There’s a certain perception in the workplace that once you reach top-level status, you’re basically married to the company. When you’re running the company (or pretty close to it), you’re expected to be available 24/7. But there’s a new breed of C-suite executives who are debunking that myth—and are working (gasp) part-time.

Financial Review article, “Why a Part-Time CEO Could Bring a Whole Lot of Value to Your Business,” highlights that more and more top-tier workers are proclaiming themselves to be part-time—and proud of it. Before you assume that the execs who are partial to part-time work are women, think again. TimeWise Jobs, a UK-based online flexible job resource, created a Part-Time Power List to showcase a wide variety of C-Suite execs who are working part-time. Here are just a few of the men they’ve recognized over the years, making it clear that it’s more than just working mothers who want part-time hours:

  • CEO James Boardwell works 2 ½ days a week. Almost his entire staff works part-time, and everyone has a flexible schedule.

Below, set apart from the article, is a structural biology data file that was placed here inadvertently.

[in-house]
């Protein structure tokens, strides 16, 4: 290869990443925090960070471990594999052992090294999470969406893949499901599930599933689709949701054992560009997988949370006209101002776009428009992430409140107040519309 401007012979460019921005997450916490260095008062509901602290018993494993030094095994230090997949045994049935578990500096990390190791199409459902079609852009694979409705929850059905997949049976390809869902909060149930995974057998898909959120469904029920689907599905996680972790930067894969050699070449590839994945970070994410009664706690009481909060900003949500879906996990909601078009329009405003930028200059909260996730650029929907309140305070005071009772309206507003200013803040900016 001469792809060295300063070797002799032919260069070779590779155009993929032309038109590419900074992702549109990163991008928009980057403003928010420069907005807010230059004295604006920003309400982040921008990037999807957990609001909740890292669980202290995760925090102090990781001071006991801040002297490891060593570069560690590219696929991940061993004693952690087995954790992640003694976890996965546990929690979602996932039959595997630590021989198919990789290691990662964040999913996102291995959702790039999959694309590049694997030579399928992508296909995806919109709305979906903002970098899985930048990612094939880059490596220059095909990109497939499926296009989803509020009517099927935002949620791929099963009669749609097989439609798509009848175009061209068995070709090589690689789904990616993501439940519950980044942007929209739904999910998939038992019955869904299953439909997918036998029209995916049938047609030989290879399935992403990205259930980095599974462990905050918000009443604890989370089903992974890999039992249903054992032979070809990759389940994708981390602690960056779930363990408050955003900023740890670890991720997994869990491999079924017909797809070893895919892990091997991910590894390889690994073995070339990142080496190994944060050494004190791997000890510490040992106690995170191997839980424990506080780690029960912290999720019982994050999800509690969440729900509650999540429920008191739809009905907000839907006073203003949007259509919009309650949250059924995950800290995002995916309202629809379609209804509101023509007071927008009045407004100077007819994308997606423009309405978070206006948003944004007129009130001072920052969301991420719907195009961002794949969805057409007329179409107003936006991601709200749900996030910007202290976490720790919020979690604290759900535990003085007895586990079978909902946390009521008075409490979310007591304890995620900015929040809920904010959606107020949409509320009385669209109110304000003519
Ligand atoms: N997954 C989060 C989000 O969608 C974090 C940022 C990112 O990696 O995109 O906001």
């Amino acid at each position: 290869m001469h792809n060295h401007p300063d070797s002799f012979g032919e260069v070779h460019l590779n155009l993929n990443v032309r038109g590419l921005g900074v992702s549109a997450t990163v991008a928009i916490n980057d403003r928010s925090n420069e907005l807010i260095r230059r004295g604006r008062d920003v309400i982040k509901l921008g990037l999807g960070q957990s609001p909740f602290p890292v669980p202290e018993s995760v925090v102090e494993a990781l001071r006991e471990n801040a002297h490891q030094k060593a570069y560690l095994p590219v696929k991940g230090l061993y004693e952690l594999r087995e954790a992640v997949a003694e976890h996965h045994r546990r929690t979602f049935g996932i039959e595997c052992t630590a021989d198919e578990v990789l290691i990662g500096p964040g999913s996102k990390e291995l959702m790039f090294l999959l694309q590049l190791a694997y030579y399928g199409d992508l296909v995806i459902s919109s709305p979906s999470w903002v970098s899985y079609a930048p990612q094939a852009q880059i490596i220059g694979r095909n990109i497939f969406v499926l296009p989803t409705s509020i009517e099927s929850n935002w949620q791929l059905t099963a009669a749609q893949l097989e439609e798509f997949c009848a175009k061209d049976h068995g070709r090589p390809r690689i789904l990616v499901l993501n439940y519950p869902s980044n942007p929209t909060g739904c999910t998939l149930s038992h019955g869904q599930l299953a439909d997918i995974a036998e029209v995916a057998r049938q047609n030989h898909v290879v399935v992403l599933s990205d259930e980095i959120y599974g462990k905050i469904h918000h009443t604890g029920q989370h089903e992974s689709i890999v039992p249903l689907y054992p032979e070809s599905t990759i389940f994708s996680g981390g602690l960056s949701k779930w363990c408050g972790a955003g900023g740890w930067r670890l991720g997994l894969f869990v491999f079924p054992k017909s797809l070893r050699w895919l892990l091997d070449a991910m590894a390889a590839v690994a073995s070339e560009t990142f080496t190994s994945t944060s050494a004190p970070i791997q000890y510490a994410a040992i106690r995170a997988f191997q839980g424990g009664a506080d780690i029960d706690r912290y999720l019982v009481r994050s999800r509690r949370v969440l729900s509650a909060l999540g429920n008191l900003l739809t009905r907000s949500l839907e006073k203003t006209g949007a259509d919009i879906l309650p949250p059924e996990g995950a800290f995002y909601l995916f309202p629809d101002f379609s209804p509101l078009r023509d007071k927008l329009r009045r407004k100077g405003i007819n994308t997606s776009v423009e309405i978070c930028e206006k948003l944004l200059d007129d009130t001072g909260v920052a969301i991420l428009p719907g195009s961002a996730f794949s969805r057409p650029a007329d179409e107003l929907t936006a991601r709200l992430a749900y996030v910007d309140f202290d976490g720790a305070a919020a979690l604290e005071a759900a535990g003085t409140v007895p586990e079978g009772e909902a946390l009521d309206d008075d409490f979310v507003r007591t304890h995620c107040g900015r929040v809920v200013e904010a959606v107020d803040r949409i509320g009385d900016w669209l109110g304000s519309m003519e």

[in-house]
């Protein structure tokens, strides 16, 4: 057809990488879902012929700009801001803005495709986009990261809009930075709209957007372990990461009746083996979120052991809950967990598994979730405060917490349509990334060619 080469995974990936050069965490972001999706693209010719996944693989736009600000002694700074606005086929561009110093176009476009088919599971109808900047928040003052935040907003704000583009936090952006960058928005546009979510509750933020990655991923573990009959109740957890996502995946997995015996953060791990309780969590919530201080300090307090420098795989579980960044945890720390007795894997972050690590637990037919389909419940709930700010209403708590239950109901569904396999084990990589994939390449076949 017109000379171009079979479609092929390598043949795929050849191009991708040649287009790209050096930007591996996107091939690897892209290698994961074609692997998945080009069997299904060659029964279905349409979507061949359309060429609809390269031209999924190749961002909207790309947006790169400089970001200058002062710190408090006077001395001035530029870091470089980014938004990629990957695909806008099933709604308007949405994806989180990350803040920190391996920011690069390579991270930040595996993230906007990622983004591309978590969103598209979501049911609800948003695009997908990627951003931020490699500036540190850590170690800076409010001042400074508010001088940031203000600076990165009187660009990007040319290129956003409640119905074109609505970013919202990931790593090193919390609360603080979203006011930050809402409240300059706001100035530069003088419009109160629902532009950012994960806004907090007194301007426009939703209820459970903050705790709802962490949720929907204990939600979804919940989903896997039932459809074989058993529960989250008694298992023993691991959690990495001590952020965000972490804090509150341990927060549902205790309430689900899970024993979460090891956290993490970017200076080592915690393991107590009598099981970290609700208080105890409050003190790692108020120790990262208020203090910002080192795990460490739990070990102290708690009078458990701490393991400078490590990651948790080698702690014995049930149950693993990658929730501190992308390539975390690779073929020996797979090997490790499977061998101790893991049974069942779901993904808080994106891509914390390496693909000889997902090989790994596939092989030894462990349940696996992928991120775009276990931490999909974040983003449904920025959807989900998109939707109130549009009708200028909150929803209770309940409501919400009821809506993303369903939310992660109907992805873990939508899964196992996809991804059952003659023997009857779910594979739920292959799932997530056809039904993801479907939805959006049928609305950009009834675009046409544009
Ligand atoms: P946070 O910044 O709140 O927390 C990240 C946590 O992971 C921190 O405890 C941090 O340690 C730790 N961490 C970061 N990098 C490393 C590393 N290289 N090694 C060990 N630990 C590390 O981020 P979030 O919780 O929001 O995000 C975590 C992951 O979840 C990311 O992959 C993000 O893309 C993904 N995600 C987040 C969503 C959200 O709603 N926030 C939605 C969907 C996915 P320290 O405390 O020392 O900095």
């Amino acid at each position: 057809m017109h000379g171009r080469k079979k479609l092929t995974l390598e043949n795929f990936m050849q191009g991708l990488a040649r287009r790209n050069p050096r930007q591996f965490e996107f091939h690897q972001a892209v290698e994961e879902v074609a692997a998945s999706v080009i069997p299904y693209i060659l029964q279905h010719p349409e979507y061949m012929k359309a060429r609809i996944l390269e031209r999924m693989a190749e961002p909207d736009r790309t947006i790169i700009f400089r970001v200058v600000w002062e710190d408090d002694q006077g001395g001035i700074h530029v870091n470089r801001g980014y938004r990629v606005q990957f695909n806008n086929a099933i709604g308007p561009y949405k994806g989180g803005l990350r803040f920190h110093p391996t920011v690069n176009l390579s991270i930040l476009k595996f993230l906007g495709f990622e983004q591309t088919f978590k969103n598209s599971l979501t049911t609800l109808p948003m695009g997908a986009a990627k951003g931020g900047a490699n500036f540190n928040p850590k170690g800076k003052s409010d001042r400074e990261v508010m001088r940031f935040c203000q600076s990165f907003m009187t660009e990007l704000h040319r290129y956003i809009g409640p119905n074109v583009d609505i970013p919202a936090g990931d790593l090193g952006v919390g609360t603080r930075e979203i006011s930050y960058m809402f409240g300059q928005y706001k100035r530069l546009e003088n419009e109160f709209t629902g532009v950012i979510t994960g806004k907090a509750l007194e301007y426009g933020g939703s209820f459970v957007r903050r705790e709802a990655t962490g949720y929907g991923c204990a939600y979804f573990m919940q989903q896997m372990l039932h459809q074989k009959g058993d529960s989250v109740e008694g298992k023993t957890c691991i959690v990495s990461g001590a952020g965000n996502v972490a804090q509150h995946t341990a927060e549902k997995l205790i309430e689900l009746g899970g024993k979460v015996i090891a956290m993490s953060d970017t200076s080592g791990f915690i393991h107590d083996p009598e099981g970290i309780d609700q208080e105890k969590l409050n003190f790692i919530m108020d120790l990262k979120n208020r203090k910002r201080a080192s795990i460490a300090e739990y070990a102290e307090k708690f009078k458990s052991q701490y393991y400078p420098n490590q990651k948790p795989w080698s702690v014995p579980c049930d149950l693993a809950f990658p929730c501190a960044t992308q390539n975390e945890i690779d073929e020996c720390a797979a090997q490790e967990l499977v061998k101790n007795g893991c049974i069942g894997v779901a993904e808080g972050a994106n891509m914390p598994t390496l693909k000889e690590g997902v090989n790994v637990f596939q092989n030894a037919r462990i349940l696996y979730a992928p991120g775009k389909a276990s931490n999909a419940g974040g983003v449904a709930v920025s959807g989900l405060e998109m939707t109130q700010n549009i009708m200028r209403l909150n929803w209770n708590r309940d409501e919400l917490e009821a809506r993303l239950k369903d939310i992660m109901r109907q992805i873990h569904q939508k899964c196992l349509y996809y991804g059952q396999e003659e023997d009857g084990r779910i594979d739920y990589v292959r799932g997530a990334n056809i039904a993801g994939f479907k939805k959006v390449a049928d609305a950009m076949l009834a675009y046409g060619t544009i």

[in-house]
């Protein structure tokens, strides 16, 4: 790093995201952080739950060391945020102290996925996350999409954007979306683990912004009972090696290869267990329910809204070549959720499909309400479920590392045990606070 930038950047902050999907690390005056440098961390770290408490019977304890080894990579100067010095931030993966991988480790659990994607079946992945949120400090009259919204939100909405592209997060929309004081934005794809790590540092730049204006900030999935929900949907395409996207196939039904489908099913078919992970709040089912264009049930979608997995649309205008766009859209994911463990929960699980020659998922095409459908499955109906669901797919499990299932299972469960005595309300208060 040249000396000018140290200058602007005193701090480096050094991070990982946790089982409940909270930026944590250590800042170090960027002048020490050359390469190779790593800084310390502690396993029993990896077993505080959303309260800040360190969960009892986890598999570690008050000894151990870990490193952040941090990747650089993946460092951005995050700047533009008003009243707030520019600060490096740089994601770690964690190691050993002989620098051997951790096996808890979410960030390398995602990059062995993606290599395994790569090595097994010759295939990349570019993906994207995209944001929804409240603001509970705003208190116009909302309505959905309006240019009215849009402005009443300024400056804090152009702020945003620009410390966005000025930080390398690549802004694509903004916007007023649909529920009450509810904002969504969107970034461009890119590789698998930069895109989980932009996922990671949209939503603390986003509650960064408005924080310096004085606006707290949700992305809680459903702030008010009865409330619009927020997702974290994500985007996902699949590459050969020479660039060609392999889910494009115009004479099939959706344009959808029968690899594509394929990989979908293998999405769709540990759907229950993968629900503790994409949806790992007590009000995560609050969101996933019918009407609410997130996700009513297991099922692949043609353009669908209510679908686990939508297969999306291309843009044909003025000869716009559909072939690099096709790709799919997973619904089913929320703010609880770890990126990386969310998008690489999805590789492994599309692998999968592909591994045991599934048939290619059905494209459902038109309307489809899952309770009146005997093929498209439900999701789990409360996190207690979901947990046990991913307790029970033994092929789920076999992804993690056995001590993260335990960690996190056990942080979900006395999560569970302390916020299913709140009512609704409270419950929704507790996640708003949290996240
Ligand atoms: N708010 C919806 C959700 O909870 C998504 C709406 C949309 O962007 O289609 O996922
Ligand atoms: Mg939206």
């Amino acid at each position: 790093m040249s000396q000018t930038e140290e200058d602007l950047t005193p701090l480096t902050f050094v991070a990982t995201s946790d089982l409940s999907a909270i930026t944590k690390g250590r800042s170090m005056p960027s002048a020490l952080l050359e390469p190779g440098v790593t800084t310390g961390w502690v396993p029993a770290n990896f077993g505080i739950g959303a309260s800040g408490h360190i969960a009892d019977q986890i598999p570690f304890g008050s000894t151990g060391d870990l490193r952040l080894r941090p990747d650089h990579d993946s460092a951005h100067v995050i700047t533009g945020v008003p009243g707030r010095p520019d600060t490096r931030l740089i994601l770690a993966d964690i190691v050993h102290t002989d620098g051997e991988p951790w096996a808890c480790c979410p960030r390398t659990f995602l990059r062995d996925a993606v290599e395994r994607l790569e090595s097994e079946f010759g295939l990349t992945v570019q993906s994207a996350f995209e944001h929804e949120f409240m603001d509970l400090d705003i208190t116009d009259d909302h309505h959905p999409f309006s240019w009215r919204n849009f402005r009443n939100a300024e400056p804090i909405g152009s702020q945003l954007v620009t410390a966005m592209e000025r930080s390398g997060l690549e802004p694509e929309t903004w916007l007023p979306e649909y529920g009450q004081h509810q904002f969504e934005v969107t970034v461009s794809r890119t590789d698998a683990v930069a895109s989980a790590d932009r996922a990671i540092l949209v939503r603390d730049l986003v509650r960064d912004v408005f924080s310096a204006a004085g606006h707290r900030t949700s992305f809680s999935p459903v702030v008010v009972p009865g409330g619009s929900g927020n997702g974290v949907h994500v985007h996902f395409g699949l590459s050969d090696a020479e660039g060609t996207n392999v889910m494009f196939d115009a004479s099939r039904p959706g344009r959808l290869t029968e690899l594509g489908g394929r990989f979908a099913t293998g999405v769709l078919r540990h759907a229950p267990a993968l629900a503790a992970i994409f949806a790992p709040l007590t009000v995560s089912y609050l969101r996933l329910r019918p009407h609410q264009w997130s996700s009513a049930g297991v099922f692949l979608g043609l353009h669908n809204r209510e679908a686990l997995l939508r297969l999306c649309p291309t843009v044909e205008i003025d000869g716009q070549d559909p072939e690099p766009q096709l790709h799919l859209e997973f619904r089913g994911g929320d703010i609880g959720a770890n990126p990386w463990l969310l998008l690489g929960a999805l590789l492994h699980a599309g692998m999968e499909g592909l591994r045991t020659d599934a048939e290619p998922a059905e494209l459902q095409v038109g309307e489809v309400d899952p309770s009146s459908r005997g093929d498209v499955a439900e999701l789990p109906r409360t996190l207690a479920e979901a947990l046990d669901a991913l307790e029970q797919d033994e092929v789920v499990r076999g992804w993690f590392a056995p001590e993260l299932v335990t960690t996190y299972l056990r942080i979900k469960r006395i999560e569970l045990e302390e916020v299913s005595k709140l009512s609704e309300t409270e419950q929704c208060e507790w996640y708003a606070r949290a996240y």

• Rob Symington, co-founder of Escape the City, works 2 days a week. Rob transitioned to a two-day work week after becoming a father, and in response to his own ‘burnout’ from a previously hectic schedule.
  • Mark Webb is head of social media at Dixons Carphone and works 4 days a week. His part-time role was established to enable him to manage his multiple sclerosis whilst still fully supporting business goals.

With more and more companies offering flexible work policies, it seems that allowing people to be more autonomous and have control over their schedules is just business as usual, even for those at the executive level. After all, when top-level execs and managers buy in to a company’s flexible work policy, it has a trickle-down effect to all workers, making flex an option for everyone.

For job seekers as well as workers alike, being in a managerial or executive position shouldn’t automatically exclude you from pursuing part-time work, if that’s what you want. As more companies focus on results rather than facetime, less attention will be paid to when workers are on the clock, and more will be on the quality and timeliness of the work produced.

For this to happen, though, the stereotype surrounding part-time work has to be lifted. It can no longer be a stigma to want to work part-time, or to view those who want part-time jobs as lazy or not career-oriented. At the end of the day it should be about productivity, not presenteeism, whether you’re an entry-level or an executive employee.

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